Walden, the third and final instalment of Sonia Friedman’s Re:Emerge programme, seen on the London stage earlier this year, has now made its way to the online world where it debuted last night joining Anna X and J’Ouvert. As the year draws rapidly to a close it is, inevitably, a time for reflection and one of the big topics of the year (other than you know what) was the climate conference COP 26 in Glasgow. This piece of new writing by Amy Berryman (it’s actually her first produced play), takes natural, or more accurately, man-made disaster as its backdrop at a time in the near future where some of the gloomier prognostications about our continued existence on this planet have started to come true. Acute water shortage in India and a tsunami which has consumed Sri Lanka are just the tip of the environmental disaster iceberg and the human race has started to look to colonising the moon and Mars by way of ensuring survival.
Stella, one of the original architects of such plans, and her partner Bryan have retreated to a rural haven in the wilderness to live their lives in relative simplicity and harmony with nature much as Henry David Thoreau wrote about in his book referenced by the play’s title. Indeed, Bryan is an Earth Advocate (think eco warrior plus) who not only wants to get back to basics but questions the very idea of governments spending vast sums on conquering the skies when they have a whole planet to care for. If Stella is slightly less devoted, it is a position with which she feels strongly aligned if only because of her commitment to Bryan himself. It is also a clear reaction to her former position as a NASA employee and daughter of a famous former astronaut. Her twin sister Cassie (both women’s names ooze significance) has remained on and is still an advocate for the space programme. She is due to lead on the Mars colonisation and has just returned from the Moon having achieved the seemingly impossible in getting something to grow on the inhospitable lunar surface. She joins the pair for a visit before taking off on a mission from which she will never return. Inevitably, for after all this is a play, pressures mount and conflict breaks out encompassing both the political and technological positions of the sisters but which also explores the personal tensions between the siblings. Stella has her longed for rural idyll but clearly misses her former questing existence; the reverse is true for her twin.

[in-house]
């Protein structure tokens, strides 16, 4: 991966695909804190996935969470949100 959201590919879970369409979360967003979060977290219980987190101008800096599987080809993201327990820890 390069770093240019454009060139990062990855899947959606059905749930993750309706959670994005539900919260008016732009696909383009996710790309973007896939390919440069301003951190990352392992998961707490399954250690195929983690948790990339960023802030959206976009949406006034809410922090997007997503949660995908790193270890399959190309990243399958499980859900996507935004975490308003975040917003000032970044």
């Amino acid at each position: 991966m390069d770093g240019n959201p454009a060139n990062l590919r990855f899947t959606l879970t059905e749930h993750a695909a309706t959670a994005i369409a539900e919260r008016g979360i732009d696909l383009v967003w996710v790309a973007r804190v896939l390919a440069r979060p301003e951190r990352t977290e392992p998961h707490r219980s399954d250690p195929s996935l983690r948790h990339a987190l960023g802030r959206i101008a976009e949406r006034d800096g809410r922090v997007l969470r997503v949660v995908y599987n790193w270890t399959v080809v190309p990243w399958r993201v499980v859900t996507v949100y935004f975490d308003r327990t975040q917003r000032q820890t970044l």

This play is stuffed full of binary opposites such as this – one wants a child, the other doesn’t, a) prefers wine while b) favours beer and so on. This at times threatens to make the whole thing seem contrived and overly mechanical as various duologues explore the ideologies and personal feelings both stated and in the subtext. Berryman steers an undoubtedly fine line but manages to come down on the right side of it making us care for the characters and the situation they are in. The oppositions even carry over into Ian Rickson’s mostly subtle direction where the sisters are placed at opposite sides of the stage, the set for which has been well realised by Rae Smith, reminding me of a place I once stayed at in Vermont. Meanwhile Bryan figuratively and literally tends to inhabit the middle ground and is the medium through which the siblings’ rivalries are explored. To be fair, the blocking may have had more to do with Covid social distancing than any deliberate artistic choice.
Gemma Arterton and Lydia Wilson play the twins and confidently hold the attention during their interactions; they certainly have no difficulty in persuading us that they share their genes. Arterton as Stella exudes a purse-lipped sense of insecurity which threatens to overwhelm the character and she is not averse to running away when the going gets tough. For me, though, Wilson as Cassie has the slightly more interesting role as the interloper brining what she sees as a dose of realism to the countryside retreat. However, her uncertainties about whether to accept the mission or not gradually peel away revealing onion like layers of insecurity. Holding the balance of power as Bryan, Fehinti Balogun also holds the piece together and stops the play from becoming a top heavy exploration of sisterly rivalry. Balogun seems to be making something of a speciality of the environmentally themed play having recently been seen leading Complicité’s Can I Live? He’s an interesting actor of subtlety – one to watch in the new year.
Sonia Friedman Productions is to be congratulated for bringing the three plays of the Re:Emerge season to the stage and now into the online world during 2021. It would have been so much easier to go for the tried, tested and readily recognisable but instead they have opted for contemporary works staged powerfully and ensured, through broadcast release, that they have had as wide an exposure as possible – more of the same please in 2022.